Pretending Doesn’t Make It So

A friend of mine used to say, “Pretending doesn’t make it so.” I’ve watched with dismay this week as one executive order after another has come from the oval office. Many are attacking the very things I believe most strongly in, including care for the environment. The biblical narrative includes the stewardship of the creation. God’s gift of the earth was left in our hands to care for -not to destroy. Whenever we have forgotten this we have suffered painful consequences.

The creations stories of Genesis tell us that creation is given to the human to care for. “‘Be fruitful and multiply, and fill the earth and subdue it; and have dominion over the fish of the sea and over the birds of the air and over every living thing that moves upon the earth. . . . God saw everything that God had made, and indeed, it was very good.” ’ (Genesis 1:28,31) There was a time when the term global warming was not a political football. Nor was it a dividing line between conservative and liberal Christians. I look back on those years with fondness, while I continue to be puzzled by how it became a source of division. Why wouldn’t all Christians want to protect the environment and change the course of future devastation? Even if it meant that we need to look for new and healthier energy sources.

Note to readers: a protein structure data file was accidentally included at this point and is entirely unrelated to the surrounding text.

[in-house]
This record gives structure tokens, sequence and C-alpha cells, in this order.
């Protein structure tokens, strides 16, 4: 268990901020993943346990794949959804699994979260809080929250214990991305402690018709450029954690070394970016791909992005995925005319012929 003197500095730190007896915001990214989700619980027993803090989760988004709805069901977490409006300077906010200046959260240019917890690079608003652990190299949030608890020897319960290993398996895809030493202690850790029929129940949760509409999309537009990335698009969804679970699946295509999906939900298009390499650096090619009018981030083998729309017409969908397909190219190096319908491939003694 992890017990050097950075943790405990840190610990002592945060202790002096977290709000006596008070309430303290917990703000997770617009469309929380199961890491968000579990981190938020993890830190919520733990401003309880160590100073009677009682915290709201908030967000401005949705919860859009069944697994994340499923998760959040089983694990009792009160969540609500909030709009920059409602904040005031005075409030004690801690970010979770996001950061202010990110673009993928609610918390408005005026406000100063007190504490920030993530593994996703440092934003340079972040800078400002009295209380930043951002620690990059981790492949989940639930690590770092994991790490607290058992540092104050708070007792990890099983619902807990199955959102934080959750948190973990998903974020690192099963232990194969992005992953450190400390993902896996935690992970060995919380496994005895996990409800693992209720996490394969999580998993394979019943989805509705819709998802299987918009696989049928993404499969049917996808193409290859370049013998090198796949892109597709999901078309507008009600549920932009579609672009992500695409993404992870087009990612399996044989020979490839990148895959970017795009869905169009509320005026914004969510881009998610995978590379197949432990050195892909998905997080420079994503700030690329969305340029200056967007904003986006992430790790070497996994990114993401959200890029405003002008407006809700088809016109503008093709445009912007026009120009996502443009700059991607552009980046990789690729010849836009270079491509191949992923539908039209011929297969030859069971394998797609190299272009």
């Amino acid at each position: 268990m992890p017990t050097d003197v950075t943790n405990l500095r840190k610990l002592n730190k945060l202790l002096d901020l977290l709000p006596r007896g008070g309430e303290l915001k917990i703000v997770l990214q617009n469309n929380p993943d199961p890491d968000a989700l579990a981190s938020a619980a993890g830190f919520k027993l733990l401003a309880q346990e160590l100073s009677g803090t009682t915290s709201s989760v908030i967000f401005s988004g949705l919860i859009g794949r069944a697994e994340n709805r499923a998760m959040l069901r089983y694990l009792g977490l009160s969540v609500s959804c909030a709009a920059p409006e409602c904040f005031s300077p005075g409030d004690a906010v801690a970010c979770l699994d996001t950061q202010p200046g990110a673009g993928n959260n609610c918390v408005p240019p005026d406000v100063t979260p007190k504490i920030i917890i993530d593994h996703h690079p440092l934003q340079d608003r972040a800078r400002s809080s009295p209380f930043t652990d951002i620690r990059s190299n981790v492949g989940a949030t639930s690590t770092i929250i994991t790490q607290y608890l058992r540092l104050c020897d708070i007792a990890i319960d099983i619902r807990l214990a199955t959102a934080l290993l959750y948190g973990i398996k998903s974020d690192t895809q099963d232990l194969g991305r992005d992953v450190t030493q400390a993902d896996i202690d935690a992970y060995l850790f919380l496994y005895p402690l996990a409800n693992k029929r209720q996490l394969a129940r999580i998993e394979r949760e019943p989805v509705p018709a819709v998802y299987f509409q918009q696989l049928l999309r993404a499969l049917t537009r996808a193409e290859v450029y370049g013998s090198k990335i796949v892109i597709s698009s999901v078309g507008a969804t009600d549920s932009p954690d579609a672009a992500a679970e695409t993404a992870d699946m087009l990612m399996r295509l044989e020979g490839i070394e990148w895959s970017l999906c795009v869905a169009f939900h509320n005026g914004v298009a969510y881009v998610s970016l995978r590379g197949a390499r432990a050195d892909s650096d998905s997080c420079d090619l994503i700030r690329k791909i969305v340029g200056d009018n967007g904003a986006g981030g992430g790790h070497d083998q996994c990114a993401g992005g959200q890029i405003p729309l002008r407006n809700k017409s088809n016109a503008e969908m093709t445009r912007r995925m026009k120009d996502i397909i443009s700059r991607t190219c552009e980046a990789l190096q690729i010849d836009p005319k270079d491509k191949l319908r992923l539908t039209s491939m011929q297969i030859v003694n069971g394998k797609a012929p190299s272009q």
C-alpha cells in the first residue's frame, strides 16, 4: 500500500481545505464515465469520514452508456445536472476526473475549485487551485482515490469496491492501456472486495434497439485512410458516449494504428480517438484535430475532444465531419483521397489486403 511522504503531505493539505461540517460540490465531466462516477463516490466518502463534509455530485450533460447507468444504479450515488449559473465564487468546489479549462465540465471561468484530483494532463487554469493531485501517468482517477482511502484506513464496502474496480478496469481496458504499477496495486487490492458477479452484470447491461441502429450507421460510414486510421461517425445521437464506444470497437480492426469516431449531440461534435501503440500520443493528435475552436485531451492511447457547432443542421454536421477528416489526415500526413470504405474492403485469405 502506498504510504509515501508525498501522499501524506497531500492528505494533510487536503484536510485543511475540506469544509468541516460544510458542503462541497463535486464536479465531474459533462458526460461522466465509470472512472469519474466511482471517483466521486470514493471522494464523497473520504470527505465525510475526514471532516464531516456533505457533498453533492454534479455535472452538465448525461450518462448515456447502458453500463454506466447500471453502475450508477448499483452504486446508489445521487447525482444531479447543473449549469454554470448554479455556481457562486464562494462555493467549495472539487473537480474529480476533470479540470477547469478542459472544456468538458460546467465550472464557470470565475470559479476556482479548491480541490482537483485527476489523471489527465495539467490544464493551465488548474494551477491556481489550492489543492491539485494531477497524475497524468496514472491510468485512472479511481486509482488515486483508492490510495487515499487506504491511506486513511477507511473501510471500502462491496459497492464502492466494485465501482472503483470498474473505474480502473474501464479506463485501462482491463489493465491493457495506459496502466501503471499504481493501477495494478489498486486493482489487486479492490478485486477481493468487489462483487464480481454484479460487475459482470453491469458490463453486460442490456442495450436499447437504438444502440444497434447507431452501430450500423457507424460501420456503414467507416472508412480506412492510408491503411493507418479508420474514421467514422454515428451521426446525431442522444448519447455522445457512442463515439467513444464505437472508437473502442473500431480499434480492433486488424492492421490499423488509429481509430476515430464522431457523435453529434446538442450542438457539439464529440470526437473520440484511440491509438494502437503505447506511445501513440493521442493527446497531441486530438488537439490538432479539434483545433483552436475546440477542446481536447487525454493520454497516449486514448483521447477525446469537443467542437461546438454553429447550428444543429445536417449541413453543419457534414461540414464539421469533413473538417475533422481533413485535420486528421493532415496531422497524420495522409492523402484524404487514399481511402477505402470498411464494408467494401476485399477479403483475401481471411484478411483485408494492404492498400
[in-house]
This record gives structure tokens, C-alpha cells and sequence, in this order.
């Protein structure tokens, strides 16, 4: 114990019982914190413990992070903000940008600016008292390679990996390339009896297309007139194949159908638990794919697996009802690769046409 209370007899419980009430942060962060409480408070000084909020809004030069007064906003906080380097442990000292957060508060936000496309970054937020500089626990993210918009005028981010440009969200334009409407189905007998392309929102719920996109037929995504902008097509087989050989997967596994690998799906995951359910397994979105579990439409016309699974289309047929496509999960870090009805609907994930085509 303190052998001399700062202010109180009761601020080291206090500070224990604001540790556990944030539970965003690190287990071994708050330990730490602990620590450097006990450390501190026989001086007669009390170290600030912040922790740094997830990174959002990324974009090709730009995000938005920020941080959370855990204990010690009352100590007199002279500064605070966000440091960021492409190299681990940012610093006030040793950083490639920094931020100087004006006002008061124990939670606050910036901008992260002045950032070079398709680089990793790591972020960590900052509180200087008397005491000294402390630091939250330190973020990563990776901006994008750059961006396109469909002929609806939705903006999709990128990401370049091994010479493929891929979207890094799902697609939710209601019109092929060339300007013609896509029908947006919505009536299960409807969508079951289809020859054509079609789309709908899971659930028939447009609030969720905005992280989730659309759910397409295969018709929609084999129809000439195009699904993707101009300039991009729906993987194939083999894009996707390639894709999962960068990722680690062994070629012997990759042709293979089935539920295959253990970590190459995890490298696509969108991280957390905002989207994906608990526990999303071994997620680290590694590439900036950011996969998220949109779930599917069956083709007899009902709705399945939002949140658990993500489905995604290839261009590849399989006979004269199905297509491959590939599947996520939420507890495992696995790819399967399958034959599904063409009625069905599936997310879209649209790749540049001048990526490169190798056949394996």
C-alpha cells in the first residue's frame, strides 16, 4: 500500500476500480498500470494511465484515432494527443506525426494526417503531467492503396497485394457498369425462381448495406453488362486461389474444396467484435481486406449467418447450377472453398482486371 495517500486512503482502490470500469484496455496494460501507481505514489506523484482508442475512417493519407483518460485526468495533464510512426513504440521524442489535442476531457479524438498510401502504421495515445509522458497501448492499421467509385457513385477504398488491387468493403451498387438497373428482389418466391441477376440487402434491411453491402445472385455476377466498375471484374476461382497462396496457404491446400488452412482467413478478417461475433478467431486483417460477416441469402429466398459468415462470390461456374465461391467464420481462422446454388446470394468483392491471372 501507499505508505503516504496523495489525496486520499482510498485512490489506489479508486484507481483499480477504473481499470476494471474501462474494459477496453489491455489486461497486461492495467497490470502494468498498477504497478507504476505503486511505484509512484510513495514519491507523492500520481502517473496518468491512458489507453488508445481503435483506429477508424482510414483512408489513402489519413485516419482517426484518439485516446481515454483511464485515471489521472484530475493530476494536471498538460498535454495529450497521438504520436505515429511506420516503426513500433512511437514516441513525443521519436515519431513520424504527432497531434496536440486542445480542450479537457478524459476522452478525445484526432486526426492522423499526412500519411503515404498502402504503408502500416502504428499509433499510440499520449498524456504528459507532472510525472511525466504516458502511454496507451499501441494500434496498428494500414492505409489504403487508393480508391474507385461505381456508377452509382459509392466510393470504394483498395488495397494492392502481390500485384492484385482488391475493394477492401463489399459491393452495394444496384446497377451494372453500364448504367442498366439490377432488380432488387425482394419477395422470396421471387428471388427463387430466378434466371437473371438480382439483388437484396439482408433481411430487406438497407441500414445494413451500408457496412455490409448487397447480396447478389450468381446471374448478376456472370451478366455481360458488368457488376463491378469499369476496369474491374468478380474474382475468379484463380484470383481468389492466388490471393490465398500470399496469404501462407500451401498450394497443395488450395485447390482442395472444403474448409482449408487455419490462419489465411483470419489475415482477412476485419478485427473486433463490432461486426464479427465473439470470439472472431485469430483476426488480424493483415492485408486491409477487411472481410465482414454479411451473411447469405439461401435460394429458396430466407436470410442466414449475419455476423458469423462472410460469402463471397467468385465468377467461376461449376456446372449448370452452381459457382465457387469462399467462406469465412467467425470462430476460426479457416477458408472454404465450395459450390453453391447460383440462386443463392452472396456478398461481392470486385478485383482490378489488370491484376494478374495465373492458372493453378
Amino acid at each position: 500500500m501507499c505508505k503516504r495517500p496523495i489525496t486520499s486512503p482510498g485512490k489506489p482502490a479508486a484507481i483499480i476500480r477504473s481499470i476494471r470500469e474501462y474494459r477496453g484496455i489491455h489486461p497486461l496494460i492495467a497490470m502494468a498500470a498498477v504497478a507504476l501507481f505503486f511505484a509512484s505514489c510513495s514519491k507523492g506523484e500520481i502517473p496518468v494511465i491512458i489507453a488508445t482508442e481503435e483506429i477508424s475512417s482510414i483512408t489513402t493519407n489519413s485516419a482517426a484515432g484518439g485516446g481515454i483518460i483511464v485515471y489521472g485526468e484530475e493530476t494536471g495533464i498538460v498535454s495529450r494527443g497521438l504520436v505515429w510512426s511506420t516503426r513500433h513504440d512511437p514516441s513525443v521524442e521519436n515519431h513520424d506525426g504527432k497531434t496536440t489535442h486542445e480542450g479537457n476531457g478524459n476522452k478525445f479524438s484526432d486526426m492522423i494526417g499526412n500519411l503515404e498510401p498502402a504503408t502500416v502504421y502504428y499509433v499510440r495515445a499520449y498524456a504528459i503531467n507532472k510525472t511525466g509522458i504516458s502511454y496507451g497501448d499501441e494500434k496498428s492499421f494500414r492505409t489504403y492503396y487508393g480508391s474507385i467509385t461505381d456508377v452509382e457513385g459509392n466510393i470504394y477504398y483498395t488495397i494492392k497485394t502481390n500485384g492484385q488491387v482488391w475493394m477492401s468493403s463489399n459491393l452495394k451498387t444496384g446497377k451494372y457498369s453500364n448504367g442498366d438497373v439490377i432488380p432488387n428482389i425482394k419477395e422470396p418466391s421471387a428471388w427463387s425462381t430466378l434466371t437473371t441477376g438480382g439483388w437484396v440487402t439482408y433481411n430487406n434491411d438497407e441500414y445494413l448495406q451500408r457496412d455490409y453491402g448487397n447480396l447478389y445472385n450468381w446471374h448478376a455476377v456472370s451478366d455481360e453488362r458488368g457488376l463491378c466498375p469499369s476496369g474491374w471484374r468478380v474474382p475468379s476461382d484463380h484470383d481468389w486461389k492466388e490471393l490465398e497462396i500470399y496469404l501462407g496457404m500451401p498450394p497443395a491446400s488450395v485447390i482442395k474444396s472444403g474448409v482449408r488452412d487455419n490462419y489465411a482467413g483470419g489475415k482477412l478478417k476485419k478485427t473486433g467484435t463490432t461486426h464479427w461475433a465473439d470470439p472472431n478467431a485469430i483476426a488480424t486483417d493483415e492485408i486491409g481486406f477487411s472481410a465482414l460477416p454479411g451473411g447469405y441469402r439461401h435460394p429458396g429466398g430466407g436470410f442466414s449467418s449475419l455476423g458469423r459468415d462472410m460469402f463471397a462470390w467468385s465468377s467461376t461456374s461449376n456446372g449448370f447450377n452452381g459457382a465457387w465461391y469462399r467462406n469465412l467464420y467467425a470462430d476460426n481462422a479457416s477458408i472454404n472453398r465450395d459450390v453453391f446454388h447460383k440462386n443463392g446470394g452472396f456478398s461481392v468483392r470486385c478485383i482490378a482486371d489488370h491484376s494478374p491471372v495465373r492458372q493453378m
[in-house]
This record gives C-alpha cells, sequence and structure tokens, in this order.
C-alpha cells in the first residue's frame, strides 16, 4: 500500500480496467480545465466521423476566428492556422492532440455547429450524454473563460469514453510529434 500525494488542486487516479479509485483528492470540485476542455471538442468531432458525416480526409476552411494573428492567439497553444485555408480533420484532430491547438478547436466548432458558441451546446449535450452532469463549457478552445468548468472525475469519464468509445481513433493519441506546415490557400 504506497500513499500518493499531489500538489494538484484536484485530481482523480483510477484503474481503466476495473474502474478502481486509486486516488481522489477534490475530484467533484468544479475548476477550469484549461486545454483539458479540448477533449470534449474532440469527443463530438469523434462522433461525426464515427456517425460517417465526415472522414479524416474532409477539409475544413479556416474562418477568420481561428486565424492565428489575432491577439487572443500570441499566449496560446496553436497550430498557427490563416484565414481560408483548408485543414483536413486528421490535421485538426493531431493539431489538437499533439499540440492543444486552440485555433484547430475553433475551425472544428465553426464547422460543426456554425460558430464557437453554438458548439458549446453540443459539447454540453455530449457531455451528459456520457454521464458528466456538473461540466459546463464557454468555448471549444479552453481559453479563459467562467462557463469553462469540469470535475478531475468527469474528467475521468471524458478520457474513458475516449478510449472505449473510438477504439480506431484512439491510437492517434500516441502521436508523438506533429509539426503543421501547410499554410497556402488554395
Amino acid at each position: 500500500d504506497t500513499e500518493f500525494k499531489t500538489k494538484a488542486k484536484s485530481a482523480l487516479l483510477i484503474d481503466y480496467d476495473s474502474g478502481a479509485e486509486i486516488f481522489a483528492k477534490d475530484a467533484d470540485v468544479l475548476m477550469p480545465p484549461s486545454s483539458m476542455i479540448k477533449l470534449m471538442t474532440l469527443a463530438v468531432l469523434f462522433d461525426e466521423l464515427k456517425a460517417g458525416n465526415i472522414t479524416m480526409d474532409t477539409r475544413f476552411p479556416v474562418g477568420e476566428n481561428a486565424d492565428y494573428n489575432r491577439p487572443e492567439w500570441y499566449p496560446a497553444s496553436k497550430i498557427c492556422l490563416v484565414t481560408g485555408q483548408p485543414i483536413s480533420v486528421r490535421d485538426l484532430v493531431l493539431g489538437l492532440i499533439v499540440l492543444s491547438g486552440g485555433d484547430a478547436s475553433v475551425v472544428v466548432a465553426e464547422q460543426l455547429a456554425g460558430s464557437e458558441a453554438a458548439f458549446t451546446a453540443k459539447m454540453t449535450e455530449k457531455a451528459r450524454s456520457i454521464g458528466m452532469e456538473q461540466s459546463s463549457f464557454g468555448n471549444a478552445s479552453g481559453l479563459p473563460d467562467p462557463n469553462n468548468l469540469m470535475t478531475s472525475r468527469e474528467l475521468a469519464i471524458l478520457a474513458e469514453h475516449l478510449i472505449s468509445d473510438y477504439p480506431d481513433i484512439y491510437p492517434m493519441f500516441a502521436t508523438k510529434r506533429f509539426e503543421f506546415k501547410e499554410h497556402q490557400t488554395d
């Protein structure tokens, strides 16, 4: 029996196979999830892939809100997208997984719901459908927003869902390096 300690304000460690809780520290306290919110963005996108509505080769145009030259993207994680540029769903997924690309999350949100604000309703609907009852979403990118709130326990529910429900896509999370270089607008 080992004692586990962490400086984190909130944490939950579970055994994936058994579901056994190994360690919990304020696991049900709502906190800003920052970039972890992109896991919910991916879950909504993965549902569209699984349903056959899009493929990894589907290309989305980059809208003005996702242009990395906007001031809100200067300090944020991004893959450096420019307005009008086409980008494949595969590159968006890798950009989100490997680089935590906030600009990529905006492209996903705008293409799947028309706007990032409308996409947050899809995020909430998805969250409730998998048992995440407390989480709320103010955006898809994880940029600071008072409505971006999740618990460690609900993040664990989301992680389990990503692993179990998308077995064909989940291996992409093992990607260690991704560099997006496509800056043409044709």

When Jesus said that we were to love God with all of our heart, our mind and our soul, he expected us to use the wisdom that we were being given. The problem with denying the grave issues in front of us, is that you simply don’t work on it. Just like the addict claims not to have a problem, or the couple whose marriage is in trouble pretend it isn’t . . . Eventually the truth will be louder than all the pretending. Today island nations bear the brunt of rising oceans. An ice shelf the size of the state of Delaware is about to break off. It is the third year in a row of increasing world wide temperatures. You cannot hide from truth forever. Pretending doesn’t make it so. I pray that God is able to reach into the hearts and minds of those whose decisions will impact us for generations, so that our children, grandchildren and great-grandchildren will live in a world where this issue no longer threatens the earth.

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About Shirley Hobson Duncanson

Rev. Shirley Duncanson is a United Methodist Pastor. She is a graduate of United Theological Seminary of the Twin Cities, Metro State University in Minnesota and Cleveland High School, in Cleveland MN where she grew up on a small fishing resort. Retired in 2013, she has served churches in Owatonna, Fairfax, Morton, Winona, Homer, Mounds View and most recently Hillcrest United Methodist Church in Bloomington, all in Minnesota. Shirley currently is a volunteer pastor at a nearby church. She is the mother of seven and grandmother of seven. Shirley enjoys photography, theological discussions, political discourse, book studies and reading.
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